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J Thorac Cardiovasc Surg. Author manuscript; available in PMC 2010 July 1.
Published in final edited form as:
PMCID: PMC2894417
NIHMSID: NIHMS108291

REPLY TO LETTER TO THE EDITOR: RE: JTCVS-08-569 AIRWAY STENOSES AFTER LUNG TRANSPLANTATION: INCIDENCE, MANAGEMENT, AND OUTCOME

Patricia A. Thistlethwaite, M.D., Ph.D.a and James Harrell, M.D.b

We appreciate the interest that Drs. Anile and Ventura have in the management of lung transplant patients with distal focal bronchial stenosis (Type 3 disease) and diffuse distal stenosis (Type 4 disease). This is a complex group of patients to manage, and their airway issues can be challenging [1].

As a high volume center for bronchial stent placement (for causes other than transplantation), we have been uniformly disappointed with the use of expandable metallic stents. Metallic stents in the airway are associated with fracture, overgrowth of granulation tissue, erosion through the tracheobronchial wall, and are quite expensive. Although the cost of a single metallic stent is low in comparison to the total expense of lung transplantation, cost precludes having a large inventory of these stents available. We currently have an inventory of over 100 silastic stents (Silastic stents from Hood Laboratories, Pembroke, MA and Bryon Corporation, Woburn, MA). This inventory allows us to find the right stent for almost any airway, and allows us to taylor each stent to the individual’s patient’s needs and replace/upsize them as needed.

We have several practical tips for stenting of Type 3 and Type 4 bronchial stenosis:

  1. We have found that stenting of the subsegmental airways does not benefit the patient. Thus, we limit our stenting to the bronchial and segmental airways.
  2. We calibrate the size of stent to be placed based on the size of the rigid bronchoscope we are able to insert in the portion of bronchus affected. For example, if we are able to cannulate the affected bronchus with a 10 mm rigid bronchoscope, we would size the proximal portion of the stent to 10–12 mm.
  3. For difficult long stenoses, we often dilate the bronchus/segment and stent them, and come back in 2–3 months to remove the stent and replace it with a larger diameter one. This can be done sequentially, in order to maximally dilate the affected area.
  4. For distal left-sided problems, we routinely place the stent over the bifurcation of the upper and lower lobe, and cutting a small circular segment of out of the stent, using a 6mm dermal punch (Acuderm, Fort Lauderdale, FL). This stent contouring maintains the integrity of the stent, while allowing for ventilation of the upper lobe, which would otherwise be obstructed.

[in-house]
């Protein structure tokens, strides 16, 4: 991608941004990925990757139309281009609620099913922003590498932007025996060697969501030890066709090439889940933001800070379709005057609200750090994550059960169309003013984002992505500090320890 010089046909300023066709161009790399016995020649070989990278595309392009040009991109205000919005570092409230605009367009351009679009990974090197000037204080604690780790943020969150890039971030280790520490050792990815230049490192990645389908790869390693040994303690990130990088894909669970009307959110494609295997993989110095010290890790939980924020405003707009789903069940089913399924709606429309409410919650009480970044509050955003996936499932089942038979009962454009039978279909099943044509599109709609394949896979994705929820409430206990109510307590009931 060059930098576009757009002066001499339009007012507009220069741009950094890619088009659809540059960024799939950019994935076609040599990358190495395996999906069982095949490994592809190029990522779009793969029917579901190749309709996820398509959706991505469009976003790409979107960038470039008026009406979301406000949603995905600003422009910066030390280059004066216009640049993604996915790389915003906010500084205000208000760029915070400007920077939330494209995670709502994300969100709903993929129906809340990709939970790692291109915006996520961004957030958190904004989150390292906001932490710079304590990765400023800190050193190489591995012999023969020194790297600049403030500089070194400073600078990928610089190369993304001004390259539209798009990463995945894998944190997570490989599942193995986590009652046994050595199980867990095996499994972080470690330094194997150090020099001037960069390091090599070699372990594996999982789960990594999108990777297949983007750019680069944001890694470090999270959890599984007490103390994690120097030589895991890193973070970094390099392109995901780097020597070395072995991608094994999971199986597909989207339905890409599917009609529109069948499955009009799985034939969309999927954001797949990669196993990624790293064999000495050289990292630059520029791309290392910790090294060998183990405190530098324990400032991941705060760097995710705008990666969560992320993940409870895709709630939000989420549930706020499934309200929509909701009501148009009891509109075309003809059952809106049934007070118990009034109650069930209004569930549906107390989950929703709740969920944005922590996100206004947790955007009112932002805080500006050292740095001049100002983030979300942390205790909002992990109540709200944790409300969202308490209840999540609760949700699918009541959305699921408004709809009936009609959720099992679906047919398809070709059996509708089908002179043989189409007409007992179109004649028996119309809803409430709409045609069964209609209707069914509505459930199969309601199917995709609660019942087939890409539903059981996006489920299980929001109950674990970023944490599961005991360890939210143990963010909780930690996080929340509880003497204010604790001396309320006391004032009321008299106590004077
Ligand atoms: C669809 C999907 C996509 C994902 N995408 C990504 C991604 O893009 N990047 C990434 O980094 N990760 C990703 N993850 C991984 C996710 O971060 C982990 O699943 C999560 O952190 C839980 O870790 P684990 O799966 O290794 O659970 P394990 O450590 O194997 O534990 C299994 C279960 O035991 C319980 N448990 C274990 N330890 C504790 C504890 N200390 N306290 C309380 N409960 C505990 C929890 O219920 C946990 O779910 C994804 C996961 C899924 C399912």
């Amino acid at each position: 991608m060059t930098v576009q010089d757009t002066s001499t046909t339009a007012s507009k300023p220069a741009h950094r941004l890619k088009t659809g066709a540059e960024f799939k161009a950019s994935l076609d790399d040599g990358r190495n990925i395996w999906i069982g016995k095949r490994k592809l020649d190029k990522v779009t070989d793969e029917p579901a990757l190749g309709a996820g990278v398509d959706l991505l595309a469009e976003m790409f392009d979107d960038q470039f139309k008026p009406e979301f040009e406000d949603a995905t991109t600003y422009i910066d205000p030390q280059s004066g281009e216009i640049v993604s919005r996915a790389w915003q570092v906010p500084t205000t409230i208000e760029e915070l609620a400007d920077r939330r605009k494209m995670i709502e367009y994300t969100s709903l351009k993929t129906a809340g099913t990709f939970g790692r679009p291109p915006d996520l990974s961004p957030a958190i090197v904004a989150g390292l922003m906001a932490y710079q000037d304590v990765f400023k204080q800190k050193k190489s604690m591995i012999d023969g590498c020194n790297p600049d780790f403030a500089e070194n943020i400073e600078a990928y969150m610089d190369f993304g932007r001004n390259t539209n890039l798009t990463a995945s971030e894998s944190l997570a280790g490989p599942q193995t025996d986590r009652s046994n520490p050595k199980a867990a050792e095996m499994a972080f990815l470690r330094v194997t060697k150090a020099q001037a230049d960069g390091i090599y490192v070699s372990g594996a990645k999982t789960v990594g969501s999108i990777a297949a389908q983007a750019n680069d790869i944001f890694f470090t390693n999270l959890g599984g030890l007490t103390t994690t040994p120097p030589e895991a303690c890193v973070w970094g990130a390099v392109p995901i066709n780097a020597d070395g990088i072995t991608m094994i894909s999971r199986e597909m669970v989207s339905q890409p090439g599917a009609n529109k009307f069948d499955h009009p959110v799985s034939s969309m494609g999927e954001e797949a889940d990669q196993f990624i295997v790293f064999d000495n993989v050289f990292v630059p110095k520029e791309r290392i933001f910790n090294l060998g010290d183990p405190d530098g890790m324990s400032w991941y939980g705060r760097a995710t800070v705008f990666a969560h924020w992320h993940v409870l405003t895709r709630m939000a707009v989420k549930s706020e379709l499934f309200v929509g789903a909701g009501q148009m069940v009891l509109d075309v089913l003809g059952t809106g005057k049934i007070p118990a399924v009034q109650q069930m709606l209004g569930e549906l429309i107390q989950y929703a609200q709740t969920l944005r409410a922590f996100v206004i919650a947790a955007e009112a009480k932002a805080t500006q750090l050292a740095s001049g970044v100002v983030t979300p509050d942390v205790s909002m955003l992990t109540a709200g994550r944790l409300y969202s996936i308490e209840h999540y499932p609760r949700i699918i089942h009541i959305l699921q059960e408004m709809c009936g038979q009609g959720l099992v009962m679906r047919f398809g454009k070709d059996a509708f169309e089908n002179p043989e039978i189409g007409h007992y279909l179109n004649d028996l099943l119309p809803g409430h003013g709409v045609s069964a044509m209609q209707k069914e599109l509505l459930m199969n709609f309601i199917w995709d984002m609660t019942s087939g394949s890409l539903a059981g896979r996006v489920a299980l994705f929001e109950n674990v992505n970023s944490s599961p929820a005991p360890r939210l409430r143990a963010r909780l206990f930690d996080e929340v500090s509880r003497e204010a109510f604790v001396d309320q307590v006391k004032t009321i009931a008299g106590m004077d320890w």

5. For distal right-sided problems, we use step-down stents of various configurations (Hood Silastic 2-Step Stents with Posts and Mesh: Hood Laboratories). A step-down stent is one in which the proximal diameter is larger than the distal diameter, with tapering of the stent diameter in between. Step-down stents allow coverage down to the level of the superior segment of the lower lobe and right middle lobe, while maintaining patency and coverage of the anastomosis and proximal mainstem bronchus. We usually cut a 6 mm dermal punch hole in the stent for the right upper lobe to allow ventilation to this lobe. The right upper lobe orifice is often variable in its position, so we have not found stents with pre-made orifices effective for use.
  6. While inserting silastic stents, we have found that it is important to place the hole for a lobar orifice corresponding to the print on the metallic applicator (Dumon-Harrell applicator: Bryan Corporation; Woburn, MA). This configuration allows for easy rotation of the stent (clockwise for right bronchial stents, counterclockwise for left bronchial stents) into the appropriate position as it is deployed. After stent deployment, we then often put a flexible bronchoscope through the rigid bronchoscope into the stent, while utilizing rigid forceps to manipulate the hole into its most optimal position.

Our experience has been that bronchoscopic surveillance and sequential “up-size” stenting for distal long-segment stenoses is an effective way to permanently increase luminal diameter over a long length of airway.

Footnotes

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References

  • Thistlethwaite PA, Yung G, Kemp A, Osbourne S, Jamieson SW, Channick C, Harrell J. Airway stenoses after lung transplantation: Incidence, management, and outcome. J Thorac Cardiovasc Surg. 2008;136:1569–1575. [PubMed]